One of the challenges for people living with sickle cell disease is that for years it was primarily a pediatric condition, with an average life expectancy in North America not exceeding 18 years up until the 1970s. With advancements in diagnosis and treatment, patients can now be expected to live into their 60s or 70s, but the system hasn’t kept up. “Patients generally have good access to comprehensive care when they are young, but as soon as they hit 18 and leave their pediatric programs, many are left to drift from hospital to hospital, receiving only short-term, emergency care.  At the Toronto General Hospital, we offer one of the few adult comprehensive sickle cell programs in Ontario so we can make a big impact, which is very rewarding.”

The disease can be an incredible burden to patients and their families, but also to the health systems and societies. It is estimated that there are over 100,000 people in the United States with sickle cell disease, with the lifetime healthcare costs for each person averaging $1 million.  Much of that cost could be prevented through the broader use of inexpensive medications such as hydroxyurea and the judicious application of blood transfusion therapy. Even still, sickle cell disease has historically been neglected as a medical condition.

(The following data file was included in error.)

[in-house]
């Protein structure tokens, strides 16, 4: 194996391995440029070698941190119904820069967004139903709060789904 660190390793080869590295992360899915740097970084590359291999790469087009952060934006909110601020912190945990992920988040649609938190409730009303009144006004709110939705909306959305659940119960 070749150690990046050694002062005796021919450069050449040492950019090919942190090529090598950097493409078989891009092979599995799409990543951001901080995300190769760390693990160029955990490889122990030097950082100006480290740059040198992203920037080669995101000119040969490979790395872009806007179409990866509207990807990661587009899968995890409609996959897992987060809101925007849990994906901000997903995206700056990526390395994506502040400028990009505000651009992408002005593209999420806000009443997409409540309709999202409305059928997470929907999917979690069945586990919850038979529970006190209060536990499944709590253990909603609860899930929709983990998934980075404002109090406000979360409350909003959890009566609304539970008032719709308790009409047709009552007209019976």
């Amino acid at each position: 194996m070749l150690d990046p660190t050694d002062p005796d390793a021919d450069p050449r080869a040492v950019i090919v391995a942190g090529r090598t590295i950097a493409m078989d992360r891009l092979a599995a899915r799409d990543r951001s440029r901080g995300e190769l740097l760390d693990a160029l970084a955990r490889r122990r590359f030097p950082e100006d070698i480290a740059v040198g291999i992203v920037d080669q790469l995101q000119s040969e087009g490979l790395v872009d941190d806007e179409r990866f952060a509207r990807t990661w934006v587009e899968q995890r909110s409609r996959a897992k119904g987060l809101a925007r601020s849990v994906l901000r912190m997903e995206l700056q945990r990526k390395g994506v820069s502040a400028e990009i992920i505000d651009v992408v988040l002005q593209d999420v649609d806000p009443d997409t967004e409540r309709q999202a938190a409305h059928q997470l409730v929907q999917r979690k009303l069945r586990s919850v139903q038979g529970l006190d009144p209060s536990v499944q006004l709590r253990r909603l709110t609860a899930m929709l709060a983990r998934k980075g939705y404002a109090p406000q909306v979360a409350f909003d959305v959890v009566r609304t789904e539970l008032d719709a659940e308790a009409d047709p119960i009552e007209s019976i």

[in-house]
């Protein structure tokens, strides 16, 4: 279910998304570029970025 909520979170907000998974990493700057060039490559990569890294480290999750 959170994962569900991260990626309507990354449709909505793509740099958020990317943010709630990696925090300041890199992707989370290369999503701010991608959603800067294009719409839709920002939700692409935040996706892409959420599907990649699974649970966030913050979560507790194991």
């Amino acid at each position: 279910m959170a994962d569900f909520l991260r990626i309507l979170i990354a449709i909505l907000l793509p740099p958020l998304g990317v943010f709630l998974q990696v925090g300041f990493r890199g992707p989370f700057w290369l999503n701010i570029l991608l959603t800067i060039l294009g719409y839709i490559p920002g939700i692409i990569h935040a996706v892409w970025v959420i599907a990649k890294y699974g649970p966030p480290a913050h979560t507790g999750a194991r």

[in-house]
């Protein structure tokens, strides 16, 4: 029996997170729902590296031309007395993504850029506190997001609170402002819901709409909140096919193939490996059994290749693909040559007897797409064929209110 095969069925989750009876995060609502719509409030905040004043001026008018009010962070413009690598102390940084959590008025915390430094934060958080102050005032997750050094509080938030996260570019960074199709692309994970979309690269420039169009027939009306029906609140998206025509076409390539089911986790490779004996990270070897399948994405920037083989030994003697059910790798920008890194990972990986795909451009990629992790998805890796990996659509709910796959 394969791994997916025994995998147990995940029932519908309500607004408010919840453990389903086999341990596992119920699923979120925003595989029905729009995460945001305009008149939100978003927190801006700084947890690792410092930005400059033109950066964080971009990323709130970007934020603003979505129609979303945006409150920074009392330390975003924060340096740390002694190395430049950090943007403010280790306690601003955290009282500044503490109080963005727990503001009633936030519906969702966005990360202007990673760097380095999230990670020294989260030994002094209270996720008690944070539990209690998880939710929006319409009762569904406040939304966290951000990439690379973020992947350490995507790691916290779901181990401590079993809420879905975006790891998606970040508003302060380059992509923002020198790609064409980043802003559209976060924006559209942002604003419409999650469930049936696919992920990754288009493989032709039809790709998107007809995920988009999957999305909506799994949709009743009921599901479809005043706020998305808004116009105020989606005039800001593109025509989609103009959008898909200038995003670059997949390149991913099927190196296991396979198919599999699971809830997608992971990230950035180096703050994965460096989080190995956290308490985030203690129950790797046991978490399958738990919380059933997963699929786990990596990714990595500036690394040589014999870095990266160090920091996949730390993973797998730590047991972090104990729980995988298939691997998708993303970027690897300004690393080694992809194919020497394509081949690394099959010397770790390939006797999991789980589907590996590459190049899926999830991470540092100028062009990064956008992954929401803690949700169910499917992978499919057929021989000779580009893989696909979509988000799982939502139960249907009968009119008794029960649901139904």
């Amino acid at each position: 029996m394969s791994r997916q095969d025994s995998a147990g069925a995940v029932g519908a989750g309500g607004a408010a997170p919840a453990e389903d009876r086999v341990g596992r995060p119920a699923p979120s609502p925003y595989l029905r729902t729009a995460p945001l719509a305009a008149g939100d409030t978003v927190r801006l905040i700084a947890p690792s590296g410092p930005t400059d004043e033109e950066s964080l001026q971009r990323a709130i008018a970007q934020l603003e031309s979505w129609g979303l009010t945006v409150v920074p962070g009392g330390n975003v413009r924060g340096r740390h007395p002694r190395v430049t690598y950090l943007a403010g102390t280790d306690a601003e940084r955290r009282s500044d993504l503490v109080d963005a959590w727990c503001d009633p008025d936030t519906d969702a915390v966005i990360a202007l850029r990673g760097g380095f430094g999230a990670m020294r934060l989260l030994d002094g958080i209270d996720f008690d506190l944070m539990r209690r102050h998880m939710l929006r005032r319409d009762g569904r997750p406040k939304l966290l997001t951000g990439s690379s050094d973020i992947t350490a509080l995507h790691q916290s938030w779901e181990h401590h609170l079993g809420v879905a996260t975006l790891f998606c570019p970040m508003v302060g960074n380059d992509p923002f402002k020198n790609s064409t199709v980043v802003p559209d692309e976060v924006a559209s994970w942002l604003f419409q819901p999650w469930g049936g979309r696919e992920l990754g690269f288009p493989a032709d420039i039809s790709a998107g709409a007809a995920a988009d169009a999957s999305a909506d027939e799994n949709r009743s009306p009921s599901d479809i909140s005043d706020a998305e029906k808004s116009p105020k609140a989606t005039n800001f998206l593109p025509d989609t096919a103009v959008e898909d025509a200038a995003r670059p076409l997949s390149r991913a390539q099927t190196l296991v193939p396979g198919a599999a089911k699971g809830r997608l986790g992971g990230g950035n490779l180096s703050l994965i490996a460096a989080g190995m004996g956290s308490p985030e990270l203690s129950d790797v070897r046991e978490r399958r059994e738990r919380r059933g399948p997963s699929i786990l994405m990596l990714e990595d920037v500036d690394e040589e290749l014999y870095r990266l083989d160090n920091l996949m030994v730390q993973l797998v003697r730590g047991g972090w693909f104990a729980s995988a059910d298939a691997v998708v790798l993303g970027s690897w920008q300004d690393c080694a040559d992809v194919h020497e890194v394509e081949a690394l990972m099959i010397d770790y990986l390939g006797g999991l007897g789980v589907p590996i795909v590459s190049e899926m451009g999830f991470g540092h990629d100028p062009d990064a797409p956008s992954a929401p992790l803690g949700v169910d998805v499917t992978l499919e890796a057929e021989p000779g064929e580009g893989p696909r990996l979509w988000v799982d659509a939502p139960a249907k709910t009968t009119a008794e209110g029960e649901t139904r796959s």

“A certain amount of intrinsic bias arising from the racialized nature of the disease has resulted in a chronic lack of funding and resources, meaning this common genetic disorder has received relatively little attention,” says Pendergrast. That, however, is now changing, particularly with the issuance of a new strategic plan by the US National Heart Lung and Blood Institute in 2008 which named sickle cell disease as one of its priority areas for research funding. This was followed by a surge of interest by both the academic world and the pharmaceutical industry in better understanding disease pathophysiology and developing novel therapeutics. 

“It's an exciting time to study and treat sickle cell patients right now as treatment options are developing rapidly. Sickle cell was truly the first molecular disease, one in which all the many different clinical manifestations can be traced back to a single genetic variant that was first identified in the 1950s. It is in fact the perfect disease to treat with gene therapy because not only does it arise from a single mutation, but there is also a compensatory gene, the gamma-globin gene, present in every patient which if reactivated can effectively eliminate all signs and symptoms of the disease. The cure is within our patients already, it's just a matter of turning that gene back on again”.

With a network of highly motivated researchers, clinicians and laboratory physicians like Pendergrast being given new access to funding, including a promising trial of gene therapy set to start enrolling soon at the Princess Margaret Centre, there is hope for the future.

Find out more about the Hematological Pathology program and research in Hematopathology at LMP

This initiative showcases the following pillars of the LMP strategic plan: Impactful Research (pillar 3), and Disruptive Innovation (pillar 4)